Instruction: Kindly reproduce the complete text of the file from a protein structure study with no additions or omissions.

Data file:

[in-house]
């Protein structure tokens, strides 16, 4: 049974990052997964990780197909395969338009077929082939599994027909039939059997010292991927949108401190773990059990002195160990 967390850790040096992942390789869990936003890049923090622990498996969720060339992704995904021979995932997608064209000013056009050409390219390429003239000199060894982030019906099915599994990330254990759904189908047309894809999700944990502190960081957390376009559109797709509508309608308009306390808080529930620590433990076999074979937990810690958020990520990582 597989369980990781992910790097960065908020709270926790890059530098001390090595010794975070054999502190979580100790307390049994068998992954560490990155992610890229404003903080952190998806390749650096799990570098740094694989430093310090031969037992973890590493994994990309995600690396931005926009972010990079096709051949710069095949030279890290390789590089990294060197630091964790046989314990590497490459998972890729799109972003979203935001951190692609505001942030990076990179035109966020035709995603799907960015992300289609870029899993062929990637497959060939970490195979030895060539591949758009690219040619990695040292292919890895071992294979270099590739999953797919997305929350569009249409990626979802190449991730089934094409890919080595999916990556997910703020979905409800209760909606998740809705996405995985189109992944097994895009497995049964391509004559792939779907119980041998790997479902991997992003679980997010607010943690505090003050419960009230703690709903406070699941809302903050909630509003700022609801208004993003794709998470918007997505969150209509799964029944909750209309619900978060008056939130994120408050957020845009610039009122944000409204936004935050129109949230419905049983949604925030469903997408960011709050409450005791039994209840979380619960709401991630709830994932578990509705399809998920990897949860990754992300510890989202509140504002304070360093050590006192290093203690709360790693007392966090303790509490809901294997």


[in-house]
């Protein structure tokens, strides 16, 4: 049974990052997964990780197909395969338009077929082939599994027909039939059997010292991927949108401190773990059990002195160990 967390850790040096992942390789869990936003890049923090622990498996969720060339992704995904021979995932997608064209000013056009050409390219390429003239000199060894982030019906099915599994990330254990759904189908047309894809999700944990502190960081957390376009559109797709509508309608308009306390808080529930620590433990076999074979937990810690958020990520990582 597989369980990781992910790097960065908020709270926790890059530098001390090595010794975070054999502190979580100790307390049994068998992954560490990155992610890229404003903080952190998806390749650096799990570098740094694989430093310090031969037992973890590493994994990309995600690396931005926009972010990079096709051949710069095949030279890290390789590089990294060197630091964790046989314990590497490459998972890729799109972003979203935001951190692609505001942030990076990179035109966020035709995603799907960015992300289609870029899993062929990637497959060939970490195979030895060539591949758009690219040619990695040292292919890895071992294979270099590739999953797919997305929350569009249409990626979802190449991730089934094409890919080595999916990556997910703020979905409800209760909606998740809705996405995985189109992944097994895009497995049964391509004559792939779907119980041998790997479902991997992003679980997010607010943690505090003050419960009230703690709903406070699941809302903050909630509003700022609801208004993003794709998470918007997505969150209509799964029944909750209309619900978060008056939130994120408050957020845009610039009122944000409204936004935050129109949230419905049983949604925030469903997408960011709050409450005791039994209840979380619960709401991630709830994932578990509705399809998920990897949860990754992300510890989202509140504002304070360093050590006192290093203690709360790693007392966090303790509490809901294997």